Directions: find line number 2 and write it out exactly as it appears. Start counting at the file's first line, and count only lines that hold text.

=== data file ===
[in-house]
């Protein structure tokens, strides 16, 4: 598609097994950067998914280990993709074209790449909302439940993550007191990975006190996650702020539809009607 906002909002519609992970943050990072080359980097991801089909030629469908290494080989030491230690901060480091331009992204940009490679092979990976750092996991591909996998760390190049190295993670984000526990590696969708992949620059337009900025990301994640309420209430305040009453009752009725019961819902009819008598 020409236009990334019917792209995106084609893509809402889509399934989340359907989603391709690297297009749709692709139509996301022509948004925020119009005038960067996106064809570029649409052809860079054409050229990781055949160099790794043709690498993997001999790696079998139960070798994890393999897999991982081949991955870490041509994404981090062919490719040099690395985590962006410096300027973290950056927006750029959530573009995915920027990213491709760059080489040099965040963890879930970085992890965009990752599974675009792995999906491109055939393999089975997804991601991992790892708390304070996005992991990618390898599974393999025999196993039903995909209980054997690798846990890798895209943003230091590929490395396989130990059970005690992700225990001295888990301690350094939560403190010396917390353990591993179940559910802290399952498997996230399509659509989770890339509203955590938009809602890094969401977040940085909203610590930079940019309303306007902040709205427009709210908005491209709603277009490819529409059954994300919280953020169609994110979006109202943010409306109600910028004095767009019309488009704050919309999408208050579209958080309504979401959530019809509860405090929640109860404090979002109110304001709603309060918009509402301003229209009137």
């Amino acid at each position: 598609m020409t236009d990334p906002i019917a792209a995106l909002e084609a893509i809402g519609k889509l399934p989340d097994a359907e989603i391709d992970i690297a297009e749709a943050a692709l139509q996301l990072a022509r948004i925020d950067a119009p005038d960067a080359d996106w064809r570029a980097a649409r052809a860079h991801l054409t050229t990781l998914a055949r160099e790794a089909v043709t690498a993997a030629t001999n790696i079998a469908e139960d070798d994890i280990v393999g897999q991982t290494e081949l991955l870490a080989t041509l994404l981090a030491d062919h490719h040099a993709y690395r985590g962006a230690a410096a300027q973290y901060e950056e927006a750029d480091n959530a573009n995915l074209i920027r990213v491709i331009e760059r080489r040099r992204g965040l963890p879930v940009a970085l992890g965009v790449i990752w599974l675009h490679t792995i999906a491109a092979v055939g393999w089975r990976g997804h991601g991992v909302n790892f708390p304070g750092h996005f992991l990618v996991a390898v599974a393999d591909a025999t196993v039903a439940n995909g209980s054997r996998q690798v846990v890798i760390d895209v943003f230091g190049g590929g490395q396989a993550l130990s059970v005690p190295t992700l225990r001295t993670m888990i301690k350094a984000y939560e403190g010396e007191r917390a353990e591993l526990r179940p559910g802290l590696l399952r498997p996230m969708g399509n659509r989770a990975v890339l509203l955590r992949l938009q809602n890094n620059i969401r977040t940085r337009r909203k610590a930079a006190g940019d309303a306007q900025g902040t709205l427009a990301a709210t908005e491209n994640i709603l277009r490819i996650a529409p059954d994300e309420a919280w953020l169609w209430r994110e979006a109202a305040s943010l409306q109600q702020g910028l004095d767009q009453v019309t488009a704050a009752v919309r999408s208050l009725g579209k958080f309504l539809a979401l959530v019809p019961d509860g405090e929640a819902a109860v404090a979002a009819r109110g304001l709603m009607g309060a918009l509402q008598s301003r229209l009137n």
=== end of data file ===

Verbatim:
């Protein structure tokens, strides 16, 4: 598609097994950067998914280990993709074209790449909302439940993550007191990975006190996650702020539809009607 906002909002519609992970943050990072080359980097991801089909030629469908290494080989030491230690901060480091331009992204940009490679092979990976750092996991591909996998760390190049190295993670984000526990590696969708992949620059337009900025990301994640309420209430305040009453009752009725019961819902009819008598 020409236009990334019917792209995106084609893509809402889509399934989340359907989603391709690297297009749709692709139509996301022509948004925020119009005038960067996106064809570029649409052809860079054409050229990781055949160099790794043709690498993997001999790696079998139960070798994890393999897999991982081949991955870490041509994404981090062919490719040099690395985590962006410096300027973290950056927006750029959530573009995915920027990213491709760059080489040099965040963890879930970085992890965009990752599974675009792995999906491109055939393999089975997804991601991992790892708390304070996005992991990618390898599974393999025999196993039903995909209980054997690798846990890798895209943003230091590929490395396989130990059970005690992700225990001295888990301690350094939560403190010396917390353990591993179940559910802290399952498997996230399509659509989770890339509203955590938009809602890094969401977040940085909203610590930079940019309303306007902040709205427009709210908005491209709603277009490819529409059954994300919280953020169609994110979006109202943010409306109600910028004095767009019309488009704050919309999408208050579209958080309504979401959530019809509860405090929640109860404090979002109110304001709603309060918009509402301003229209009137």